Wednesday, March 21, 2018

Resisting Corporate Government And Whipping The Vote Against Corporate Welfare In Maine

A Bath Iron Works executive tried to convince LD1781's sponsor that constituent "Bruce [Gagnon] is a one man band" back in December. There are now so many members of the band that I can no longer fit their names in a legible font on my cartoon. 

Tireless tax resister Ginny Schneider sent a great email to all the legislators she could reach via organizer Bob Klotz's "whip" list for opposing LD1781. You can, too, using this handy tool that looks up your state representative and senator and sends them a message you can customize. If you're out of state but want to send a message, the whip list has email addresses for you to use. There is also a toll-free message center: (800) 423-2900.

Ginny's email signature includes some quotes. This one is pertinent:

This is a government of the people, by the people, and for the people no longer. It is a government of corporations, by corporations, and for corporations. — U.S. President Rutherford B. Hayes, 3/11/1888

A successful marijuana lobbyist in Maine, Paul Carrier, shared this tip:

Try to find a Republican member of the House that is willing to speak against LD1781 in caucus. Emphasize that many small business owners in Maine are struggling and could use tax relief -- why give it to a corporation that had $3.5 billion in free cash flow last year?

Meanwhile, organizer Jason Rawn has been doing his homework on corporate extortion at the state government level. He shared these articles with me and with many of the legislators on the whip list:

Corporations lead taxpayers to the shearing by Michael Hiltzik (Los Angeles Times, 1/5/14)

Several of us went on WERU yesterday for Amy Browne's Maine Currents show. Bruce Gagnon explained how effective the citizen lobbying effort against this bill has been. A senator told his constituent yesterday at the State House that he had never received as many message about any other issue or bill. Based on that, I'd say Bruce's hunger strike --which many of us joined by fasting for one or more days -- was a success. He had vowed to hold out until the bill came to a vote, but yesterday he ended his 37 day hunger strike in favor of his health.

Emails between the bill's sponsor Rep. Jennifer DeChant (D) of Bath and General Dynamics subsidiary Bath Iron Works vice president John Fitzgerald indicated both hoped the bill would be rushed through the legislature early in this session. Instead, the battle has dragged on for months while hundreds of letters opposing the bill have been sent to Maine newspapers; so many, they've stopped publishing them all.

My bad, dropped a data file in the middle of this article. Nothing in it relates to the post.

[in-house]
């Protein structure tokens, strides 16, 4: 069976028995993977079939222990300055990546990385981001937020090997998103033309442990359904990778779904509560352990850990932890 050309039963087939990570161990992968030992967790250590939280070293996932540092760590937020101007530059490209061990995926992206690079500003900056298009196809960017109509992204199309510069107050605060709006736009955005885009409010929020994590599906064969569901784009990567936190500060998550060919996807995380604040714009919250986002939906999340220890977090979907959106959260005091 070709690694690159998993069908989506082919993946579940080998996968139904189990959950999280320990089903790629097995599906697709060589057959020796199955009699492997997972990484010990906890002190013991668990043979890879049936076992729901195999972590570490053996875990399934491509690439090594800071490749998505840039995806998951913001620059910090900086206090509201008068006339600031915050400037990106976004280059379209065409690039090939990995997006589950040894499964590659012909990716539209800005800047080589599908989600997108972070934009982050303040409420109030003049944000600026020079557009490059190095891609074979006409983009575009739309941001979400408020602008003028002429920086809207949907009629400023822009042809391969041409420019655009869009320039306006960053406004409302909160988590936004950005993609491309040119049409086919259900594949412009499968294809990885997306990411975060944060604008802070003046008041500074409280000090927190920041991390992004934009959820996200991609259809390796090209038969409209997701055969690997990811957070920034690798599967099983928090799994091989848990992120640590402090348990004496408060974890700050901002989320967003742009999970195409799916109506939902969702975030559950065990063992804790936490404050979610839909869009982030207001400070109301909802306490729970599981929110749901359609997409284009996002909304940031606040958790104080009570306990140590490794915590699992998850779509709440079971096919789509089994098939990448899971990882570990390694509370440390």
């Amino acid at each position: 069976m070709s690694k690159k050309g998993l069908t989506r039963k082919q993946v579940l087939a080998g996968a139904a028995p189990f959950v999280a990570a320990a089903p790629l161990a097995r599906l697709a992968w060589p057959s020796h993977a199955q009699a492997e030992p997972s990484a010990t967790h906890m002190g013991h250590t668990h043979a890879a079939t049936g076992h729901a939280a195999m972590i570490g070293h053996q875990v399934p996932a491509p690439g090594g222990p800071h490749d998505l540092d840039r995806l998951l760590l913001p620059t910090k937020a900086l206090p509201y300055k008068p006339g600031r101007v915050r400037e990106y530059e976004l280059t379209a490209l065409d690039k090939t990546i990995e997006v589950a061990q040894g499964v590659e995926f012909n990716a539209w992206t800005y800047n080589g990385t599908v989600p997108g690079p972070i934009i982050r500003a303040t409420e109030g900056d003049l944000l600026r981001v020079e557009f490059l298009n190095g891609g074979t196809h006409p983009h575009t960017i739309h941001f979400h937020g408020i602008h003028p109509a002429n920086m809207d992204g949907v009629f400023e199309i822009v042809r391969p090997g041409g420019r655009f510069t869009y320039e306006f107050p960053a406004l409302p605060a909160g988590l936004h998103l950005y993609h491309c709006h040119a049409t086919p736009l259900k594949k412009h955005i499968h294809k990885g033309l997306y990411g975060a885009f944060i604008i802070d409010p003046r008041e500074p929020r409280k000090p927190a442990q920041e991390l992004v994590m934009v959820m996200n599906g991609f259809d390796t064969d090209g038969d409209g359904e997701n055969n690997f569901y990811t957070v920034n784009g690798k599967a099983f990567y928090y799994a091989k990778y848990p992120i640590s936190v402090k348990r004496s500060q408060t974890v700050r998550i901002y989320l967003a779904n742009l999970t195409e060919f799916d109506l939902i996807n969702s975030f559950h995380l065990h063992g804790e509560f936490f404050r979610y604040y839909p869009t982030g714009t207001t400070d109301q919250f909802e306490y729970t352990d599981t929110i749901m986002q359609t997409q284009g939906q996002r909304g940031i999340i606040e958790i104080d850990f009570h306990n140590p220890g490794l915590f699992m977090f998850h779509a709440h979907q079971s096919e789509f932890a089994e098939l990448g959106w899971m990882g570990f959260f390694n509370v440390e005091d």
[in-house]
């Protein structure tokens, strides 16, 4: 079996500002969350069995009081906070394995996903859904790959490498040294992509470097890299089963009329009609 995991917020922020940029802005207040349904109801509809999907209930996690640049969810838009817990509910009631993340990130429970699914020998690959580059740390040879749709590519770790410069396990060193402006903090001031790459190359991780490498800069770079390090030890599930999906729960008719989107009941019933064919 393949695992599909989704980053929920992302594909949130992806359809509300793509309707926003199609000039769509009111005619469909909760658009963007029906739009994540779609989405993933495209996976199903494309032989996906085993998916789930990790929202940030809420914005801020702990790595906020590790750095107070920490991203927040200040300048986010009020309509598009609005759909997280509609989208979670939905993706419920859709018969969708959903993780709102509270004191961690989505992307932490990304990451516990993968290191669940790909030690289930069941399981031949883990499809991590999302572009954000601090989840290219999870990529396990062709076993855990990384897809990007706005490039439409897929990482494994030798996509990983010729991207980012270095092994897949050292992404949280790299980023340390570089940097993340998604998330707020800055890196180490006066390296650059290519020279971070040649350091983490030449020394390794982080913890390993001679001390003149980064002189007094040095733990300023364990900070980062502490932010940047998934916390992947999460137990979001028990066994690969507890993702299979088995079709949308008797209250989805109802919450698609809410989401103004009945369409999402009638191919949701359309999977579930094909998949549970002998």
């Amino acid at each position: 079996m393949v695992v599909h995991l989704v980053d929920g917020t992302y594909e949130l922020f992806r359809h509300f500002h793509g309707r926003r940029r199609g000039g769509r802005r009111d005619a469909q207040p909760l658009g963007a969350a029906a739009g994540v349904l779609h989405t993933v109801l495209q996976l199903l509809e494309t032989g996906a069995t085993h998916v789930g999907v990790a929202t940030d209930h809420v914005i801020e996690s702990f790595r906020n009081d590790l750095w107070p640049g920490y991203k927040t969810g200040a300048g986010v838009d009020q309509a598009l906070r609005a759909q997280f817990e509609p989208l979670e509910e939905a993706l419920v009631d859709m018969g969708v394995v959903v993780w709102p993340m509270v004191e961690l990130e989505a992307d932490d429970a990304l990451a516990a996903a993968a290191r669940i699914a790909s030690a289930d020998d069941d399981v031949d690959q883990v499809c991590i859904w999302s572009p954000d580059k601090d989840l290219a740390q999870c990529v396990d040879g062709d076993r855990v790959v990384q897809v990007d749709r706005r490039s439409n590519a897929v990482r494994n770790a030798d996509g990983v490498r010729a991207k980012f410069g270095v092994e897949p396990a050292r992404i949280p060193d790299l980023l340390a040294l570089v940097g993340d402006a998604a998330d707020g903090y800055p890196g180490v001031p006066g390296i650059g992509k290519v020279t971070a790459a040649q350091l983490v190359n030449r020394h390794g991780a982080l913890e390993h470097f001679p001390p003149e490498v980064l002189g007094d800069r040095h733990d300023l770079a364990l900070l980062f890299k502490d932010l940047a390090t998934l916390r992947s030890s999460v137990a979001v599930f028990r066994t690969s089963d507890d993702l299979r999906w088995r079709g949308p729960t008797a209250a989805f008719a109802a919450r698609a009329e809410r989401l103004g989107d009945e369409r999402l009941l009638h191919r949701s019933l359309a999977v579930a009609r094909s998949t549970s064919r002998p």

The biggest argument for these bills is always the same: support the corporations who generate jobs. But BIW's largest union, S6, has declined to endorse the bill. Perhaps because GD has used past tax relief to further mechanize the shipyard and has cut thousands of jobs at BIW in recent years?

Bob Klotz spoke on WERU about how Democrats and Republicans in Maine can be seen to be drinking the "jobs, jobs, jobs Kool-Aid" and Bruce mentioned how former Democrat and legislator Ralph Chapman described the corporate money flowing to the leadership[sic] of both parties. Chapman explained that eaders who follow corporate directives are the ones promoted to chair the committees that send bills to the legislature.

Alex Nunes has been investigating and reporting on tax heists by General Dynamics in Rhode Island, Connecticut and Maine. He told Amy yesterday about stock buybacks indicating the vast wealth that weapons corporation GD holds, and an alarming development in the town of Bath. The police chief there has declined to comply with his Freedom of Access request for communications between BIW and the police around their collaborations to have protesters at the shipyard arrested during warship "christenings" recently. The chief cited an exception to Maine's FAA law: if it's planning about security around terrorism, he doesn't have to reveal it.

Jessica Stewart being arrested with eight of us at Bath Iron Works on April 1, 2017. Judge Daniel Billings ruled that our arrests for criminal trespass were wrong, and that "basically the police department is outsourced to BIW on these events. It was pretty clear that Lieutenant Savary was taking his direction [from] Mr. Cielinkski, [BIW’s chief of security]." The judge added, "And that’s not how this is supposed to work.” Jessica was subsequently arrested at Senator Susan Collins' Bangor office protesting Collins' vote for the federal tax bill that provides enormous cuts for wealthy corporations and individuals. Her trial for that arrest begins today in federal court today at 10am. FMI: Mainers for Accountable Leadership.

Pressed by Nunes, Chief Michael Fields denied that he was characterizing nonviolent protesters at BIW as terrorists. But, he still won't release the requested information. Hopefully Nunes will appeal the denial.

Violence is not actually as effective as its proponents would have you believe. Nonviolent direct action is powerful. And look how much we've accomplished by wielding pens (and radio ads) mightier than swords. Onward to defeat LD1781!

1 comment:

loveEliz said...

Excellent advocacy! I know that clear west of you in Tennessee, this action against the corporate boat builder [I know they won't like "boat"] is of benefit to our landlocked state. No matter where we are, every time we can shave a little power from a greedy corporation, we add strength to democracy everywhere.